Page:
South Dublin trees and gardens could be saved under new BusConnects design

Latest NTA proposal would ban through-traffic from 2km of road in Kimmage

A view of Kimmage Road Lower in Dublin. File photograph: David Sleator/The Irish Times

A view of Kimmage Road Lower in Dublin. File photograph: David Sleator/The Irish Times

 

Front gardens and trees in south Dublin could be saved under new BusConnects designs that restrict cars in Kimmage Village.

The National Transport Authority (NTA) has produced a new public realm design for Kimmage that would eliminate the need to annex parts of front garden and fell trees, following protests earlier this year by residents.

However, it would have to introduce two “bus gates” to Kimmage Road Lower, banning through-traffic for a 2km stretch, to ensure buses were not caught in jams.

The original plans for the number 11 core bus corridor involved the widening of lower Kimmage Road south of Sundrive Road from two to four lanes, to accommodate a dedicated bus lane and general traffic lane in each direction.

The plan would have resulted in the felling of mature trees, and the removal of on-street parking and parts of front gardens would have been required to accommodate the extra lanes.

The NTA has put forward new designs, that include additional tree planting, the removal of some parking, the reduction in speed to 30km/h, and the widening of footpaths, but retain only two traffic lanes.

Bus gates

To achieve this, general traffic would be restricted by bus gates at the junction of Kimmage Road and Harold’s Cross Road near Harold’s Cross Park; and south of Kimmage Village, near the junction of Terenure Road West. This would mean commuter traffic could not use Kimmage Road Lower as a direct access route to and from the city centre, but local traffic could use side roads to reach the centre of Kimmage.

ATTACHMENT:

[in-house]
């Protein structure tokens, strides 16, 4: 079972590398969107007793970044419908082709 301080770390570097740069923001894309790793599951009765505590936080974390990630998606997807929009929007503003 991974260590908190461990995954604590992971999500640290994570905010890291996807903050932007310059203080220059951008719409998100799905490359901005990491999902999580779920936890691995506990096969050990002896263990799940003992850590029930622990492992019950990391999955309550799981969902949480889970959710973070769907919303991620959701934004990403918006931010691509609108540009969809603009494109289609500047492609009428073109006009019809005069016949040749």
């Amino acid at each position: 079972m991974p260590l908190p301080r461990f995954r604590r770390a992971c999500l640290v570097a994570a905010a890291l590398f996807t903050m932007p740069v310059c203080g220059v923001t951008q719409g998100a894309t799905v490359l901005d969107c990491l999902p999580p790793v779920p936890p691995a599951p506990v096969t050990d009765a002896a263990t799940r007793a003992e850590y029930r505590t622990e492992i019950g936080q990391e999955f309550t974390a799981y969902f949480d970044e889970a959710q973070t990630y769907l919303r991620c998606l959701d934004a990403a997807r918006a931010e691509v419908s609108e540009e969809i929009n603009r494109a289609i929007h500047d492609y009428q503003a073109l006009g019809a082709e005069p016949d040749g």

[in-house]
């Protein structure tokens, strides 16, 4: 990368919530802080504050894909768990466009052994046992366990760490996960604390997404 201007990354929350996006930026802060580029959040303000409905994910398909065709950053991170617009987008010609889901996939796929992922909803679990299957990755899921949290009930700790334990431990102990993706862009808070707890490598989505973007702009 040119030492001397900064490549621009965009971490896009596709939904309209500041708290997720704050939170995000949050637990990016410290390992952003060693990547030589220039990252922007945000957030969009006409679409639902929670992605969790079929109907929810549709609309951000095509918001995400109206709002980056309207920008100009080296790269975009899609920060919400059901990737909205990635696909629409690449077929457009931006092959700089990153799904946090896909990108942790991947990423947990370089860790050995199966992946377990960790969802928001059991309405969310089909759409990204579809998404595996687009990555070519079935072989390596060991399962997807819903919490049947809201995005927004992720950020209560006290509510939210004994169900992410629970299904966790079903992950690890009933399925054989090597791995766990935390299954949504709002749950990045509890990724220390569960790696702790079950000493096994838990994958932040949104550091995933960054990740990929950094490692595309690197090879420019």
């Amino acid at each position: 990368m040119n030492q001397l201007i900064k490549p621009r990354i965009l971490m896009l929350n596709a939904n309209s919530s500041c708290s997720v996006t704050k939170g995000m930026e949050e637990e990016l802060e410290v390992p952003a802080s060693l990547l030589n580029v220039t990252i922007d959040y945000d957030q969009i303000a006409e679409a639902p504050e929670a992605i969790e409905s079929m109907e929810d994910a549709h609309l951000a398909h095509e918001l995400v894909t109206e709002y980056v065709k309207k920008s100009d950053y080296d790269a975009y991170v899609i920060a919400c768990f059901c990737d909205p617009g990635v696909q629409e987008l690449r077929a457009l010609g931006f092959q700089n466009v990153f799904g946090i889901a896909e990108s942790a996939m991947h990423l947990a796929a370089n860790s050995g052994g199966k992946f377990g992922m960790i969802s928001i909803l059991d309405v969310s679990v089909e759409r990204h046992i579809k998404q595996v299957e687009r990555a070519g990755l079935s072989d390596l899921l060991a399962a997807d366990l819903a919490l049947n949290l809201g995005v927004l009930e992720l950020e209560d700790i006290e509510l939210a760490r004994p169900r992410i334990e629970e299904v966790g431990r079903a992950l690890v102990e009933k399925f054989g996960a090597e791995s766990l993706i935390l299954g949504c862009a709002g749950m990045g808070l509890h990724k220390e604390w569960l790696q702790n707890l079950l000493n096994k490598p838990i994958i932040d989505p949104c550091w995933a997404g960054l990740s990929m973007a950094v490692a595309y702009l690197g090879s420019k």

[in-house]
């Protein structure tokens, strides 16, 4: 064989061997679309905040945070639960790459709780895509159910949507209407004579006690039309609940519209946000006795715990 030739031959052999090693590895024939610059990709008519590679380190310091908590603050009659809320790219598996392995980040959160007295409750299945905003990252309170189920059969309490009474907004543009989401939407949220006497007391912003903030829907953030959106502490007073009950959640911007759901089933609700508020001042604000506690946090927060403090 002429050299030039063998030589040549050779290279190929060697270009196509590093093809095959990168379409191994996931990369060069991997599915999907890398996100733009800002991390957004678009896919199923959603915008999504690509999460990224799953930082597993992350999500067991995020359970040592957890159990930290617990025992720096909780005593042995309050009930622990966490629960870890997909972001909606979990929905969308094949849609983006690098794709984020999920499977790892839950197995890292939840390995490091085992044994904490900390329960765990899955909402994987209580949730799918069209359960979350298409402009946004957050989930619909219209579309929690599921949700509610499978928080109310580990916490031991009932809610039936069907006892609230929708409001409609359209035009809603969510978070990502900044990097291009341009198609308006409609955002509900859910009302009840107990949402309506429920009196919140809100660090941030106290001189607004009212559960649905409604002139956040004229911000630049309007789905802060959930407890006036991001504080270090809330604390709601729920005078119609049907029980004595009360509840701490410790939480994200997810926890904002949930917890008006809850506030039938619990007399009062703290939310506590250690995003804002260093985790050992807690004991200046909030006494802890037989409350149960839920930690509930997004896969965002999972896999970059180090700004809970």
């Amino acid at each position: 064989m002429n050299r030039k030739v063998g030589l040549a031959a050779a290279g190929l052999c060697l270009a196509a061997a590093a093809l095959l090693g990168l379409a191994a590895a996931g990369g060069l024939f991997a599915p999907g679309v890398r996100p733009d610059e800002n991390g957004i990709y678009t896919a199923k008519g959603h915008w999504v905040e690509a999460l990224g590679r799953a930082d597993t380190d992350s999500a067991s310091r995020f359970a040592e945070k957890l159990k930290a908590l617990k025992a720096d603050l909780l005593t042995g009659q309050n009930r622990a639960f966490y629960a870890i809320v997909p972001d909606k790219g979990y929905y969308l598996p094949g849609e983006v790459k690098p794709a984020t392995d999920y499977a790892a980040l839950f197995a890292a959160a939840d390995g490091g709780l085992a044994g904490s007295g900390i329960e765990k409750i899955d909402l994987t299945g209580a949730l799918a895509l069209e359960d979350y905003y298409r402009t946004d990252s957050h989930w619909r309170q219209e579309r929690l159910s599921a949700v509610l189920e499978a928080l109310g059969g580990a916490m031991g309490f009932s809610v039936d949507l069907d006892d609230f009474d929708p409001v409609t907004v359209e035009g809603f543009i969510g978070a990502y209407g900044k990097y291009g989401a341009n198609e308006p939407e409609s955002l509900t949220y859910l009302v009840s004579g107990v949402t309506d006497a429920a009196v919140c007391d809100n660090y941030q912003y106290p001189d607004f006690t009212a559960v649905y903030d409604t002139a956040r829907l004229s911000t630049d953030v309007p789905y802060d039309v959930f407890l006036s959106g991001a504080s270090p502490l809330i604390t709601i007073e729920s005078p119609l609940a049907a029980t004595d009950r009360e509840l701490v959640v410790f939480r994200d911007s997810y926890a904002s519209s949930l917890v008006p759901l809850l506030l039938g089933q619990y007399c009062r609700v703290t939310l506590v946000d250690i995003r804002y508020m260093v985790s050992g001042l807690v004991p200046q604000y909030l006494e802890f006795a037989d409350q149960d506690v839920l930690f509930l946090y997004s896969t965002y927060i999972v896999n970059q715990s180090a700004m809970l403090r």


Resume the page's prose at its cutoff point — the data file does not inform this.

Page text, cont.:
The NTA said the bus gate would be governed by signage, but it would consider seeking camera enforcement if the system was not respected.

Fianna Fáil city councillor Deirdre Conroy said while the NTA had gone to more effort than previously, it did not appear there were sufficient improvements for cyclists, as they would be sharing the bus lane. Businesses in the village would also be losing some parking outside their premises.

Displaced traffic

There was also a risk of a “log jam” of displaced traffic on to neighbouring roads, particularly Clareville Road and Larkfield Park, she said. However, of greater concern, was that the impact of the nearby bus corridor on Crumlin residents had not been addressedm she added.

A spokeswoman for the NTA said not all corridors provide the “space or opportunity for large scale public-realm enhancements”. The designs were a “work in progress” and preferred route options would be published in November.